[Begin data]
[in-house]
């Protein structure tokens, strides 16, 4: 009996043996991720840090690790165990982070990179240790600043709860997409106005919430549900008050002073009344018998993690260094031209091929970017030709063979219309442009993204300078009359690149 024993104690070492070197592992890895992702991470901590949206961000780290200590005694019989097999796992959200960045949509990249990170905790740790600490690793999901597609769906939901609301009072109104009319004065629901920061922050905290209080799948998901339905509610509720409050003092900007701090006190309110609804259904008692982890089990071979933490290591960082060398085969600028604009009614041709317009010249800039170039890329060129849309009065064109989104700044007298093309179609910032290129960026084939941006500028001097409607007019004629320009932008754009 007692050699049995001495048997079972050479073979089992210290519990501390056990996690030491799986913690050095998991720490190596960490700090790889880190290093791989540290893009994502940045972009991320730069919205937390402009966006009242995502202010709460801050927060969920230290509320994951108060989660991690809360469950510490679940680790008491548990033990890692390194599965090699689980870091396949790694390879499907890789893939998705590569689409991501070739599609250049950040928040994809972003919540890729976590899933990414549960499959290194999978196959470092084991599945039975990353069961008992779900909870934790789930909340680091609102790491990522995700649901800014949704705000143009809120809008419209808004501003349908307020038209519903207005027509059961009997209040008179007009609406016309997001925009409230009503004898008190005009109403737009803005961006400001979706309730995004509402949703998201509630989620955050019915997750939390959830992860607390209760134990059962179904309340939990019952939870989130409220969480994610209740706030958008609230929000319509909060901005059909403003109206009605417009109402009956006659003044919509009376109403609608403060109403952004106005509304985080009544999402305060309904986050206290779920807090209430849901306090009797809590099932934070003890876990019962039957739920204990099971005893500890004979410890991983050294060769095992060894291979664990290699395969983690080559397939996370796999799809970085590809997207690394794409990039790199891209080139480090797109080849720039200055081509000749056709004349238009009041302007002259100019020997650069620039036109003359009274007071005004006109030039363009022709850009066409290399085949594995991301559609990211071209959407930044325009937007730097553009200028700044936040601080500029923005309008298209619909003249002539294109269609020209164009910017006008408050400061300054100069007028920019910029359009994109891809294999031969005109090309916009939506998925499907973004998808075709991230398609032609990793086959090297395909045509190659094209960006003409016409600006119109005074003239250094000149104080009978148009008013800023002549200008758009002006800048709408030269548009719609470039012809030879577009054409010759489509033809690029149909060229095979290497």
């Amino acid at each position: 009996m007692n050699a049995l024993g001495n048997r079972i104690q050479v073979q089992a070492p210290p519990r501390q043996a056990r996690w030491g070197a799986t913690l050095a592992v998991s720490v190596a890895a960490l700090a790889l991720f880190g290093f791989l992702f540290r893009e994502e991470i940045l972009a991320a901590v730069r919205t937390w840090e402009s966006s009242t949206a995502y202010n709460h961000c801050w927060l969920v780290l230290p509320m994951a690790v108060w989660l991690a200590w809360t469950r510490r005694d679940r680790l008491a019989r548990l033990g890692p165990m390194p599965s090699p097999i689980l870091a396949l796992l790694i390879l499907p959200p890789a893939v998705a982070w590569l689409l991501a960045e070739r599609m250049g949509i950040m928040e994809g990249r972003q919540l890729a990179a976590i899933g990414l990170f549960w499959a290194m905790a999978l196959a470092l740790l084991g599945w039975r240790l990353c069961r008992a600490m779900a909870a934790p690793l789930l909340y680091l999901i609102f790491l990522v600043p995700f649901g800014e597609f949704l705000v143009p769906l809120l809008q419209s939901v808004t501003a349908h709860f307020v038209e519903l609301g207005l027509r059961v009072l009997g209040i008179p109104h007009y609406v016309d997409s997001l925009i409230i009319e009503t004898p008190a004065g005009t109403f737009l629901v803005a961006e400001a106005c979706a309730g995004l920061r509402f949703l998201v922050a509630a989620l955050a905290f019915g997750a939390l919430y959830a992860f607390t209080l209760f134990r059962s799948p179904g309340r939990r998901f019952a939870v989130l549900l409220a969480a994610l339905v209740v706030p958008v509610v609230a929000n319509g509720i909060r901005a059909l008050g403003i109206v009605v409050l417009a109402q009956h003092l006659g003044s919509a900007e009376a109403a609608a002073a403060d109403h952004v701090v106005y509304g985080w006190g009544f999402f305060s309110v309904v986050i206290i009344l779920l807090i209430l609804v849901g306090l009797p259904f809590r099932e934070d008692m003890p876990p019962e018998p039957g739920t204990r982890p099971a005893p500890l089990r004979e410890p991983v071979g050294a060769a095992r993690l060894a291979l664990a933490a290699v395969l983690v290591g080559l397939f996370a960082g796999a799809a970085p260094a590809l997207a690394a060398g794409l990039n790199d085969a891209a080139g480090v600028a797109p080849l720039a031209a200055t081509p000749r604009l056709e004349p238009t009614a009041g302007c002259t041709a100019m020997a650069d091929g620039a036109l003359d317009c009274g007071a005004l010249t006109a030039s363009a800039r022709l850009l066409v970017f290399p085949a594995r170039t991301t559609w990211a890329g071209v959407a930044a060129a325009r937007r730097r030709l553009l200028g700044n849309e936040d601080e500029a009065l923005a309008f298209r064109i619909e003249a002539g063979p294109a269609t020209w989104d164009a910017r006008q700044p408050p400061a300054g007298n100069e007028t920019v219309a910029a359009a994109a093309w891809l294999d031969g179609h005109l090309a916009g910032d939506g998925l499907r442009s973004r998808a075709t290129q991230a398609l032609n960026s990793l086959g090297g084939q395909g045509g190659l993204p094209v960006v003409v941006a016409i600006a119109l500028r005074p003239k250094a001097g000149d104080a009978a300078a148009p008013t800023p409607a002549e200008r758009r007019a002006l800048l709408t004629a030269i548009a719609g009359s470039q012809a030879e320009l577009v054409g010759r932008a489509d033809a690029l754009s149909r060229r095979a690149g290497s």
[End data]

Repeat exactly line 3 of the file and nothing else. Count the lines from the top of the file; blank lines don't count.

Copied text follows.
């Amino acid at each position: 009996m007692n050699a049995l024993g001495n048997r079972i104690q050479v073979q089992a070492p210290p519990r501390q043996a056990r996690w030491g070197a799986t913690l050095a592992v998991s720490v190596a890895a960490l700090a790889l991720f880190g290093f791989l992702f540290r893009e994502e991470i940045l972009a991320a901590v730069r919205t937390w840090e402009s966006s009242t949206a995502y202010n709460h961000c801050w927060l969920v780290l230290p509320m994951a690790v108060w989660l991690a200590w809360t469950r510490r005694d679940r680790l008491a019989r548990l033990g890692p165990m390194p599965s090699p097999i689980l870091a396949l796992l790694i390879l499907p959200p890789a893939v998705a982070w590569l689409l991501a960045e070739r599609m250049g949509i950040m928040e994809g990249r972003q919540l890729a990179a976590i899933g990414l990170f549960w499959a290194m905790a999978l196959a470092l740790l084991g599945w039975r240790l990353c069961r008992a600490m779900a909870a934790p690793l789930l909340y680091l999901i609102f790491l990522v600043p995700f649901g800014e597609f949704l705000v143009p769906l809120l809008q419209s939901v808004t501003a349908h709860f307020v038209e519903l609301g207005l027509r059961v009072l009997g209040i008179p109104h007009y609406v016309d997409s997001l925009i409230i009319e009503t004898p008190a004065g005009t109403f737009l629901v803005a961006e400001a106005c979706a309730g995004l920061r509402f949703l998201v922050a509630a989620l955050a905290f019915g997750a939390l919430y959830a992860f607390t209080l209760f134990r059962s799948p179904g309340r939990r998901f019952a939870v989130l549900l409220a969480a994610l339905v209740v706030p958008v509610v609230a929000n319509g509720i909060r901005a059909l008050g403003i109206v009605v409050l417009a109402q009956h003092l006659g003044s919509a900007e009376a109403a609608a002073a403060d109403h952004v701090v106005y509304g985080w006190g009544f999402f305060s309110v309904v986050i206290i009344l779920l807090i209430l609804v849901g306090l009797p259904f809590r099932e934070d008692m003890p876990p019962e018998p039957g739920t204990r982890p099971a005893p500890l089990r004979e410890p991983v071979g050294a060769a095992r993690l060894a291979l664990a933490a290699v395969l983690v290591g080559l397939f996370a960082g796999a799809a970085p260094a590809l997207a690394a060398g794409l990039n790199d085969a891209a080139g480090v600028a797109p080849l720039a031209a200055t081509p000749r604009l056709e004349p238009t009614a009041g302007c002259t041709a100019m020997a650069d091929g620039a036109l003359d317009c009274g007071a005004l010249t006109a030039s363009a800039r022709l850009l066409v970017f290399p085949a594995r170039t991301t559609w990211a890329g071209v959407a930044a060129a325009r937007r730097r030709l553009l200028g700044n849309e936040d601080e500029a009065l923005a309008f298209r064109i619909e003249a002539g063979p294109a269609t020209w989104d164009a910017r006008q700044p408050p400061a300054g007298n100069e007028t920019v219309a910029a359009a994109a093309w891809l294999d031969g179609h005109l090309a916009g910032d939506g998925l499907r442009s973004r998808a075709t290129q991230a398609l032609n960026s990793l086959g090297g084939q395909g045509g190659l993204p094209v960006v003409v941006a016409i600006a119109l500028r005074p003239k250094a001097g000149d104080a009978a300078a148009p008013t800023p409607a002549e200008r758009r007019a002006l800048l709408t004629a030269i548009a719609g009359s470039q012809a030879e320009l577009v054409g010759r932008a489509d033809a690029l754009s149909r060229r095979a690149g290497s």